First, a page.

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In the first of many wise early decisions made by the men of the Bristol Aeroplane Company at Filton, and having acquired the rights to build the 326, 327 and 328 through the War Reparations Board, it decided to make its new car an amalgam of the best components from the Bavarian marque’s celebrated pre-war range.
The combination had never been offered in a single package before: the 326 saloon’s stiff 9ft 6in-wheelbase, torsion-bar-suspended chassis; its own version of 327 Coupé body; and, best of all, the 328’s superb straight-six.
With its distinctive twin valve-chests, alloy head – with very direct inlet porting for mixture flow – and a deep, strong iron block, this cross-pushrod 2-litre marvel was probably the high point of pre-war Teutonic road-car engine technology.
There is something almost chilling in the fact that the Germans were testing these engines with fuel injection before war broke out.
Bristol made do with three sidedraught SU carburettors and the resulting 1971cc, 90mph close-coupled four-seater provided the template for the marque’s reputation for the following 60 years. It would cruise in the 80s when the average British 2-litre could barely top 70mph.
No subsequent Bristol model sold in anything like the same quantities (700 cars, many going to Australia and other right-hand-drive territories) or had such a strong visual link to its German progenitor.
The West Country re-imagining of the 327 coupé was roomier, probably more slippery, but nothing like so dashing as the low-slung Autenrieth-bodied original.
If the genteel, bulbous 400 seemed perfect for a well-heeled post-war businessman, the 327 looked as if it should have been piloted by a Luftwaffe officer with an eye patch and a fencing scar.
While certain later classic Bristol elements such as all-aluminium bodywork and the famous wingbays were missing from the steel-panelled, ash-framed, slightly matronly 400, there is an argument that says Bristol never built a better car in terms of competition pedigree and sheer quality.
Examples competed honourably on the Mille Miglia, Targa Florio and Rallye Monte-Carlo, and, Borg & Beck clutch and Lucas electrics aside, the car was an in-house production.
Bristol even made its own shock absorbers and door locks, while applying standards of inspection and superior metallurgy that really were of aircraft-industry levels.
Plans to build the car at Filton to keep at least part of the 50,000-strong wartime workforce occupied when military contracts ended had been mooted long before peacetime, even before the brief alliance with AFN Ltd owner HJ Aldington.
The all-round excellence of the 700-odd BMWs he had marketed in England during the 1930s was well appreciated by anyone with a feel for efficient, fine-handling cars.
His contacts with top-level German management and engineers – several of whom were in jail – at the bomb-ravaged Bavarian Motor Works opened the necessary doors for BAC to acquire the plans and rights for the firm’s pre-war range.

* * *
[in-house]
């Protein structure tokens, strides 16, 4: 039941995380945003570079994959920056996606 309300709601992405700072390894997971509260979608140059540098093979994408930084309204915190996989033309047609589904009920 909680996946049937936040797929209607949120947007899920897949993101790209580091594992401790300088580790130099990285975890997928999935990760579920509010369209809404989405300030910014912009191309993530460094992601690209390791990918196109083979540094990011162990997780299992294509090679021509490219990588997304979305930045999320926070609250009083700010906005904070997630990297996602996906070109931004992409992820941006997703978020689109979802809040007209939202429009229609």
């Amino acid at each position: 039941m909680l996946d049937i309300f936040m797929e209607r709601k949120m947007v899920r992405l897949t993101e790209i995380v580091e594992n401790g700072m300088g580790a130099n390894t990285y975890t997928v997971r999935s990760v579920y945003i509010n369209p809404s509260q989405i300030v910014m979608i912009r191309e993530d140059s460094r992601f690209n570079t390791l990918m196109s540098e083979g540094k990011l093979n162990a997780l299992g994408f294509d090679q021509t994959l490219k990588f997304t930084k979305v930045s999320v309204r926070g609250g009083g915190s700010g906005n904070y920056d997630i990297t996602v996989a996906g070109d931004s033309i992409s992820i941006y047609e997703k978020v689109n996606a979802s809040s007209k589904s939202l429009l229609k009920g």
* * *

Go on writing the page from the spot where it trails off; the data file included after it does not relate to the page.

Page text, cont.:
Aldington would prove to be of invaluable help in developing the 2-litre engine because of his pre-war experiences selling and competing in the 328.
It is well documented that he became disenchanted by the pace with which Bristol worked and, in some ways, the low volume, specialist appeal of the 400 itself; he favoured a mass-production approach based on the simpler 326 saloon.
Bristol and AFN parted company not long after the 1947 Geneva launch of the 400, leaving the inhabitants of Filton and Patchway to build this hugely expensive £2400 connoisseur’s machine in the sort of moderate numbers that suited the naturally cautious mindset of an aeroplane maker.
Reginald Verdon Smith and George White were the two young BAC managers, and sons of directors, charged with making the family firm’s new car division work.
The cousins ran 400s as company cars and it was perhaps inevitable that the cars in question would end up, 70 years later, under Richard Hackett’s care at SLJ Hackett, the Bristol specialist based in Warminster.
Hackett, former right-hand man to Tony Crook, doesn’t go back as far the 400 but he remembers selling them secondhand for just £195 in the 1960s.
The ex-Reginald Verdon Smith car is KHU 303. First registered in May 1947, it was the ninth production 400 and the BAC demonstration car featured in The Autocar’s road test in 1948. It also took part in a story on European touring printed in The Motor.
It was a development car, too, used for testing the revised boot with the spare tyre moved to the now bottom-hinged bootlid, the wind-down rear window and the blade-type bumpers that replaced the ‘curly cowhorn’ design.
These features tend to separate early handbuilt 400s from later, more productionised ones, when they were being created at the giddy heights of four cars per week.
At the end, production 400s overlapped slightly with the much roomier, more modern-looking 401.
Assistant to George White’s father, Sir Stanley White, Verdon Smith was joint managing director of Bristol Cars from 1952, having given up his legal training to join the firm during the war.
He became chairman in 1955. As Sir Reginald Verdon Smith, he would become vicechairman of Rolls-Royce and chairman of BAC between 1969 and ’72.
It was ‘Reggie’ who took the decision to continue development of the Olympus jet engines in defiance of government directives that favoured the Rolls-Royce Conway; had he done as he was told there would have been no ready-made engines for Concorde.
Before the Second World War he ran an Alvis Speed 20 and, like George, a Derby Bentley that he drove hard, covering huge distances visiting shadow factories around the country after being seconded to the Ministry of Supply.
Post-hostilities he tested the 400 prototype extensively on the Continent and established that, among many other observations, better ventilation was needed – hence the wind-down rear window. Prior to the 400 he had a BMW 327 with the first Bristol-developed version of Fritz Fiedler’s cross-pushrod engine.